تروماسازی زودرس و اختلالات فکری و روانی در مجرمان نوجوان دختر و پسر
|کد مقاله||سال انتشار||مقاله انگلیسی||ترجمه فارسی||تعداد کلمات|
|34327||2008||10 صفحه PDF||سفارش دهید||محاسبه نشده|
Publisher : Elsevier - Science Direct (الزویر - ساینس دایرکت)
Journal : International Journal of Law and Psychiatry, Volume 31, Issue 3, June–July 2008, Pages 253–262
Childhood traumatization is expected to have a significant impact on the development of antisocial and aggressive behavior in adulthood. Psychopathy as a syndrome that can predict future violent and aggressive behavior in adults is therefore believed to be associated with early traumatization. The association between early childhood victimization and violence might at least be mediated through psychopathy. The present study examined the relationship between early emotional, physical or sexual trauma and neglect and psychopathy in incarcerated delinquent female and male juveniles using the Childhood Trauma Questionnaire (CTQ) and the Psychopathy Checklist—Youth Version (PCL-YV). A sample of detained adolescents (n = 185) was compared to adolescent students (n = 98). Also, gender differences were analyzed with respect to the association of trauma and psychopathy. As expected, our analyses revealed higher scores of traumatization in delinquent juveniles compared to school adolescents. Hypothesized relationships between physical traumatization and the PCL-YV total score could be confirmed among criminal boys, but not among delinquent girls. Results, therefore, indicated that an association exists between early physical, but also emotional traumatic experience and psychopathy in detained boys. In girls, however, other family-related variables, such as non-parental living arrangements, seemed to be more influential in developing the psychopathy syndrome than traumatization.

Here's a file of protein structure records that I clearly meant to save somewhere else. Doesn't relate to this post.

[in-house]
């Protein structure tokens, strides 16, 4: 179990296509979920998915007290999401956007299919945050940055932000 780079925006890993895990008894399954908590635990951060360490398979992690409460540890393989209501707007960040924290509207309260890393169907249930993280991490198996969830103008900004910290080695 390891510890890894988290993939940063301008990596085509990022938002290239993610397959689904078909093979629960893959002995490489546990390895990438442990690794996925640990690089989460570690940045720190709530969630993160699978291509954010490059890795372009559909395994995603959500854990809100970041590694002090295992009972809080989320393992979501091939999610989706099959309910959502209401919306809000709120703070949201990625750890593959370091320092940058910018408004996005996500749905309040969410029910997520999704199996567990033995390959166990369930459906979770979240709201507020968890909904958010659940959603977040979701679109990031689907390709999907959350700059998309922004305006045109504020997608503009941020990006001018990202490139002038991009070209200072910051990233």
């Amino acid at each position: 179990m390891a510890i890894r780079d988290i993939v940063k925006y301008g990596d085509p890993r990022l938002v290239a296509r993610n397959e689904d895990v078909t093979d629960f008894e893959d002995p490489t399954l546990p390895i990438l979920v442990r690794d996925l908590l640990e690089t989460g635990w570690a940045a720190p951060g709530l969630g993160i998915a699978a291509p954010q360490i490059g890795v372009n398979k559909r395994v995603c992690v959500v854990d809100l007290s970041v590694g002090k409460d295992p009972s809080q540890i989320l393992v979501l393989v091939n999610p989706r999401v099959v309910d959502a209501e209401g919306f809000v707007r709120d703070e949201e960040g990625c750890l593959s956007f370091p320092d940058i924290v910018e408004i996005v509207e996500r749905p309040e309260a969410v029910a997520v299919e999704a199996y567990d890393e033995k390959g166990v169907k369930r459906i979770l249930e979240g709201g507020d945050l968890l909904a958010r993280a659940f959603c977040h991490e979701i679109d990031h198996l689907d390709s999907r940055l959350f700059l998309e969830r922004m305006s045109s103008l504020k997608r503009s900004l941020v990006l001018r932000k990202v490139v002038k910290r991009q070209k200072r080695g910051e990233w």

1.1. Trauma and psychopathy in delinquent juveniles In addition to adverse family conditions (Marmorstein & Iacono, 2005), early traumatization is commonly regarded as a causal or mediating risk factor for aggressive and violent behavior (Jaffee et al., 2004, Loeber and Stouthamer-Loeber, 1998, Maxfield and Widom, 1996 and Pollock, 1999). Different researchers argue that early traumatization has a negative influence on the development of the ability to regulate anger and affect (Erwin et al., 2000 and Novaco and Chemtob, 2002). The ability to control anger and affect enables low aggressiveness, while a deficit in that ability leads to heightened aggression. The syndrome of psychopathy is defined by such affective deficits, interpersonal deceptiveness, impulsive as well as antisocial tendencies (Forth, Kosson, & Hare, 2003) and is highly predictive of aggressive and violent behavior in adulthood (Hare, 1991 and Vincent et al., 1999). Although these theoretical aspects of aggression imply a relationship between early traumatic experiences and the syndrome of psychopathy, few studies have so far focused on this topic. The leading question for our study was whether in juvenile offenders childhood trauma is associated with the psychopathy syndrome, which is the extreme end within the spectrum of antisocial personality. One of the few studies addressing this topic was conducted in a Swedish longitudinal project that studied possible implications of childhood neglect and/or abuse on adult scores on the Psychopathy Checklist—Revised (PCL-R), (Hare, 1991) and violent offending (Lang, Klinteberg, Alm, 2002). The authors found that the high victimization subjects exhibited significantly more violence and had high PCL scores in adulthood. Weiler and Widom (1996) investigated the relationship among early childhood victimization, psychopathy and violence in a sample of previously abused and neglected young adults (N = 652) and a matched control group (N = 489). Victims of childhood abuse and/or neglect had significantly higher PCL-R scores than controls. Furthermore, victimization predicted official and self-reported violence. Based on their findings, the authors suggested that in some individuals the association between early childhood victimization and violence might be mediated through psychopathy. Similarly, Bernstein, Stein, and Handelsman (1998) revealed in a substance-abusing population (n = 339) that physical abuse and physical neglect were related to a sub-cluster of “psychopathic” personality disorders consisting of childhood and adult sadistic and antisocial personality traits. In adolescents, Campbell, Porter, and Santor (2004) evaluated the clinical, psychosocial and criminal correlates of psychopathic traits in a sample of 226 male and female incarcerated juvenile offenders, using the Psychopathy Checklist—Youth Version (PCL-YV, Forth et al., 2003). They showed that while higher PCL-YV scores were associated with having experienced physical abuse, the only psychosocial factor to predict PCL-YV scores was a history of non-parental living arrangements (e.g. foster care). Marshall and Cooke (1999) found in their study comparing childhood experiences of criminal adult psychopaths with non-psychopaths that childhood familial and societal experiences were strongly correlated with PCL-R scores and influenced the adult outcomes. Forth et al. (2003) provided a summary of findings from unpublished doctoral dissertations on the linkage between victimization and psychopathy in adolescents. They documented an association between childhood victimization and PCL-YV scores ( O´Neill, 2001 and McBride, 1998). 1.2. Gender aspects As for gender differences, a variety of studies have reported a heightened prevalence of traumatization in female delinquent juveniles compared to males (Abram et al., 2004, Cauffman et al., 1998 and Dixon et al., 2004). In girls, victimization is considered an essential risk factor for aggressive behavior (Chamberlain & Moore, 2002). Only recently has the psychopathy construct been explicitly applied to women and adolescent girls (Forth et al., 1996, Salekin et al., 1997 and Vitale and Newman, 2001). To our knowledge, the only study focusing on the relationship between violence, traumatization and psychopathy in delinquent girls was conducted by Odgers, Reppucci, and Moretti (2005). They found a strong association between trauma and aggression and between psychopathy and aggression, but once victimization was entered into a regression model, the relationship between psychopathy and aggression was no longer significant. Odgers and co-workers argued that in girls the psychopathy syndrome is not yet sufficiently disentangled to understand the complex relationship between trauma and aggression. 1.3. Psychopathy factors Over the past several years defining and measuring the concept of youth psychopathy has gained importance, especially as it relates to the understanding of persistently violent youthful offenders. Recent work provided some preliminary evidence that psychopathy has a similar factor structure in both adults and adolescents (Kosson, Cyterski, Steuerwald, Neumann, & Walker-Matthews, 2002). At present, rival factor structures for the psychopathy concept exist. The Hare 4-factor model (Hare et al., 1990) proposes that the construct of psychopathy can be best understood in terms of dimensions which reflect interactions with others (interpersonal factor, factor 1); emotions, or the absence thereof (affective factor 2); impulsive behavior (lifestyle, factor 3); and the specific kinds of antisocial tendencies (factor 4). In their 3-factor model, Cooke and Michie (2001) eliminated items that dealt specifically with criminal behavior and focused on the personality domains of the psychopathy syndrome. They argued that antisocial behavior should not be a defining feature of psychopathy, as it is a behavioral result of the disorder. The 4-factor model has also been replicated with the Psychopathy Checklist—Youth Version, as Table 1 shows (Forth et al., 2003 and Salekin et al., 2004). Table 1. The 4-factor model of the Psychopathy Checklist—Youth Version (PCL-YV) Forth et al. (2003); German Version Sevecke & Krischer (in press) Hare 4-factor model Interpersonal (I) Impression management (1) Lifestyle (III) Stimulation seeking (3) Grandiose sense of self-worth (2) Parasitic orientation (9) Pathological lying (4) Lacks goals (13) Manipulation for personal gain (5) Impulsivity (14) Irresponsibility (15) Affective (II) Lack of remorse (6) Antisocial (IV) Poor anger control (10) Shallow affect (7) Early behavior problems (12) Callous/lacking empathy (8) Serious criminal behavior (18) Failure to accept responsibility (16) Revocation of conditional release (19) Criminal versatility (20) Note: Item number in parentheses. Impersonal sexual behavior (11)⁎. Unstable interpersonal relationships (17) ⁎. ⁎ = PCL-YV-Items that were not included into the factor model. Table options 1.4. The current study The present study assessed trauma experiences in female and male juvenile detainees and explored the relationship between traumatization and psychopathy dimensions. We used the Childhood Trauma Questionnaire, which measures five forms of trauma: emotional abuse; physical abuse; sexual abuse; physical neglect; and emotional neglect. Forth et al. (2003) developed a specific version of the Psychopathy Checklist (PCL) – The Psychopathy Checklist—Youth Version (PCL-YV) – identifying adolescents with psychopathic traits. Research supports the validity of the PCL-YV (Forth et al., 2003 and Vincent et al., 1999). The studies with the PCL-YV have shown that incarcerated adolescent males with high scores display more violent criminal behavior and more aggressiveness (Forth and Burke, 1998 and Gretton et al., 1994) compared to those with low scores. Judging from the scientific literature, we expected (1) a higher prevalence of traumatization in a sample of German delinquent adolescents than in a control group of non-detained juveniles, and (2) more traumatization, especially sexual abuse, among detained girls than among detained boys. Based on the available data (Bernstein et al., 1998 and Forth et al., 2003; Erwin et al., 2000), we hypothesized (3) that physical maltreatment and physical neglect were associated with the PCL-YV total score and with the PCL-YV Affective and Antisocial Factor 2 & 4, representing a lack of empathy and poor anger control. Moreover, we predicted (4) gender differences in these associations, expecting differing relationships between trauma and psychopathy in delinquent girls as compared to delinquent boys.